“Goalies and forwards are kind of going in opposite directions but the game has changed a lot in the past 10 years with the new rules,” said Phillips, as per Global News. 

“And it’s a faster pace of play and there’s more and more space for the small player.”

Related: Flames ‘have every confidence’ they’ll be able to re-sign Gaudreau, Monahan

Report: Maple Leafs closing in on deal with Jhonas Enroth

Los Angeles Kings goalie Jhonas Enroth, of Sweden, deflects a shot off the stick of a Colorado Avalanche player in the first period of an NHL hockey game, Monday, Jan. 4, 2016, in Denver. (AP Photo/David Zalubowski)
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The Toronto Maple Leafs held on to Garret Sparks, signing him earlier this month to a two-way contract.

But they may not be done there, as they look to find someone to fill the role of back-up to Frederik Andersen.

On Sunday, a report from Expressen in Sweden — and put through Google Translate — began circulating that the Leafs are closing in on a deal with free agent goalie Jhonas Enroth, who turned 28 years old last month.

It’s one report and the team has not confirmed or announced anything. But it’s something to keep an eye on over the next few days.

Enroth posted a .922 save percentage last season with the L.A. Kings, appearing in only 16 games behind starter Jonathan Quick.

Signed to a one-year deal worth $1.25 million with the Kings, his playing time was a source of contention, however, because Enroth seemed to be under the impression he would play more than he did in L.A.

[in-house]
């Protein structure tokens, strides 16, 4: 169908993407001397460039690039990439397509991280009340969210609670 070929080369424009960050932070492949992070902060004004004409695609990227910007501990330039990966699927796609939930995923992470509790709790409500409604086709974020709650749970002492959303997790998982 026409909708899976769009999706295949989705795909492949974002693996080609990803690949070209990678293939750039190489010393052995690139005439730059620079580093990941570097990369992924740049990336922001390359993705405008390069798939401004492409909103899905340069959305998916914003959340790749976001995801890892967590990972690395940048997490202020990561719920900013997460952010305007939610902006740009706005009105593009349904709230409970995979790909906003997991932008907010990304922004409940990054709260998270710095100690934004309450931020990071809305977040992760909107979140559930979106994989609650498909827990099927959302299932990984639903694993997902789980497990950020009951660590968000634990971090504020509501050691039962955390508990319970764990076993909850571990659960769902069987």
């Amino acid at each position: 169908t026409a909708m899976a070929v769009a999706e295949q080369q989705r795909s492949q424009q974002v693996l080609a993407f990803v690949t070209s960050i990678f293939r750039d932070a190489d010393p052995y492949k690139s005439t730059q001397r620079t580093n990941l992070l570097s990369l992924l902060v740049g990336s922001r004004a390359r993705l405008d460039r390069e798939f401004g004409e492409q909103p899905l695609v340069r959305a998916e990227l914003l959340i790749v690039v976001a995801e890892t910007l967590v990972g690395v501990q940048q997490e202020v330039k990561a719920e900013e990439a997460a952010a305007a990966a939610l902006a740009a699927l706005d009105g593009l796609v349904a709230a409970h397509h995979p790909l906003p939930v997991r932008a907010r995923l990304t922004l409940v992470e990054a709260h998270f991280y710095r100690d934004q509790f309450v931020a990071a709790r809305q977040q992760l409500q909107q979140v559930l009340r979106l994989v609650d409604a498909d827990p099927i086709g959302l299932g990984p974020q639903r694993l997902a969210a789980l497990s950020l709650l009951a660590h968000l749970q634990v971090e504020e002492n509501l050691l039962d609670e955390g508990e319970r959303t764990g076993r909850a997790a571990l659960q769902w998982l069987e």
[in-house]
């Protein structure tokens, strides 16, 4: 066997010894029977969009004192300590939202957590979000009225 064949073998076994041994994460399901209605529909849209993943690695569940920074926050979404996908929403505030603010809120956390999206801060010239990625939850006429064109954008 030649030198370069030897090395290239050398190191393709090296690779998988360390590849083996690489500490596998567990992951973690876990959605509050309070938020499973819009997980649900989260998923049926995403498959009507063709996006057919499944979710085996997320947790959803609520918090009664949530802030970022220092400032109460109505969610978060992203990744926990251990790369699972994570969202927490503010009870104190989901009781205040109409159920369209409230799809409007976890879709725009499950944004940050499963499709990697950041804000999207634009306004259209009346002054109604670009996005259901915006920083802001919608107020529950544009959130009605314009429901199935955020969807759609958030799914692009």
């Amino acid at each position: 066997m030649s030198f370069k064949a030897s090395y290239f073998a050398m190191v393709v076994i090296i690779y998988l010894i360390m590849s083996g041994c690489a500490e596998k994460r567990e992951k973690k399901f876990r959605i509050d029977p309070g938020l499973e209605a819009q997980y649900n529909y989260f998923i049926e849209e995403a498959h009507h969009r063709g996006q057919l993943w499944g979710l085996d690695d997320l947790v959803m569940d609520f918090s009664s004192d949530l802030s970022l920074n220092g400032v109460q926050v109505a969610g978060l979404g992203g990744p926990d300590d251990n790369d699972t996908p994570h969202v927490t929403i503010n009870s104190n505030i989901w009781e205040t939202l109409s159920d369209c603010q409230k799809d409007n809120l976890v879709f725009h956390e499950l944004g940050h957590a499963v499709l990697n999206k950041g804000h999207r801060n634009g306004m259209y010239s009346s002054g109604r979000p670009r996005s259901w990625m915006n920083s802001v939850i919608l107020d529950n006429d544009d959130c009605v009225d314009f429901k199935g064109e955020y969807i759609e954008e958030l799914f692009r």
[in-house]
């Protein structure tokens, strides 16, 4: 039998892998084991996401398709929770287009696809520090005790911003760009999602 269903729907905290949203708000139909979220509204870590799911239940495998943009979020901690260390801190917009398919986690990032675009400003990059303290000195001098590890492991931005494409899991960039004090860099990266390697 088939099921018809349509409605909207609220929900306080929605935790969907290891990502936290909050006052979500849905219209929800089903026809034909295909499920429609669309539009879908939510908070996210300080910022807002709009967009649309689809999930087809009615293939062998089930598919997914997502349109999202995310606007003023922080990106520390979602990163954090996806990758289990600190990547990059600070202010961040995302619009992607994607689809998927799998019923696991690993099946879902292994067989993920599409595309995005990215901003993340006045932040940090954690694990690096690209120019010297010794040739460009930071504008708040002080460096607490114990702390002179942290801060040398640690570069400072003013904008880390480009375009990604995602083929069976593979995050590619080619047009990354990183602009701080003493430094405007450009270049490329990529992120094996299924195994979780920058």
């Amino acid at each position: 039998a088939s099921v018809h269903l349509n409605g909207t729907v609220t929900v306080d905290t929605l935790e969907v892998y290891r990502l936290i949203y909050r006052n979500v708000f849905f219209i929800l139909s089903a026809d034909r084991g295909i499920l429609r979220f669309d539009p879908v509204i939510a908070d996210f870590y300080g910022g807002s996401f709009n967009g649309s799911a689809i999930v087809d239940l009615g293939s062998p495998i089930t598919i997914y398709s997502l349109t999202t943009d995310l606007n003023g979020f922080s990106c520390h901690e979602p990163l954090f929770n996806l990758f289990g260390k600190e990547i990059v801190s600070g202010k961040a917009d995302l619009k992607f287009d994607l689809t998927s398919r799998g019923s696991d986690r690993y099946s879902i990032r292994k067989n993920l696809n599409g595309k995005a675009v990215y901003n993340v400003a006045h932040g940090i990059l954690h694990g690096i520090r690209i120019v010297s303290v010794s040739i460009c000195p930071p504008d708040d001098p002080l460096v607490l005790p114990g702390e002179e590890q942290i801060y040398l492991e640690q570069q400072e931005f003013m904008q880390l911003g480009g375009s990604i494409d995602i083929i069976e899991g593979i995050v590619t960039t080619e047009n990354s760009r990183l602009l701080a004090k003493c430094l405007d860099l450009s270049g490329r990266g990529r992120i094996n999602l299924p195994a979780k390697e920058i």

The back-up position in Toronto became available when the Leafs traded Jonathan Bernier to the Anaheim Ducks.

Related: UFA of the Day: Jhonas Enroth

Providence College product Schaller saw opportunity to play with Bruins, but challenges lie ahead

BUFFALO, NY - JANUARY 15:  Tim Schaller #59 of the Buffalo Sabres skates against the Boston Bruins at First Niagara Center on January 15, 2016 in Buffalo, New York.  (Photo by Jen Fuller/NHLI via Getty Images)
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After spending the last three seasons in the Buffalo Sabres organization, Tim Schaller wasn’t going to resist the opportunity to sign with the Boston Bruins.

A product of Providence College, the now 25-year-old Schaller, a center who provides size up the middle at six-foot-two-inches and 219 pounds, signed a one-year, two-way deal worth $600,000 at the NHL level with the Bruins as a free agent at the beginning of July.

“We had probably about 10-12 teams calling on one day,” Schaller told the Boston Globe.

“About halfway through the phone calls, Don Sweeney of the Boston Bruins called. At that moment, I almost told my agent, ‘Why take another phone call? Why not just say yes to the Bruins right away?’ It’s a good opportunity to have to play in Boston. All the numbers worked out perfectly to where it was impossible to say no to them.”

The move helped to provide depth up the middle for the Bruins.

Schaller has put up decent numbers in the minors, with 43 points in 65 games with the Rochester Americans in the 2014-15 season. In 35 NHL games with Buffalo, he had two goals and five points.

However, earning a spot on the Bruins roster could be difficult.

They have centers Patrice Bergeron and David Krejci, who had off-season surgery, Ryan Spooner and the additions of Riley Nash and David Backes as free agents.

Backes can play wing in addition to center.

“Boston was a good fit,” said Schaller. “We think I’m better than the prospects, so we thought it was a good fit. Hopefully I can beat out a bunch of guys for a job.”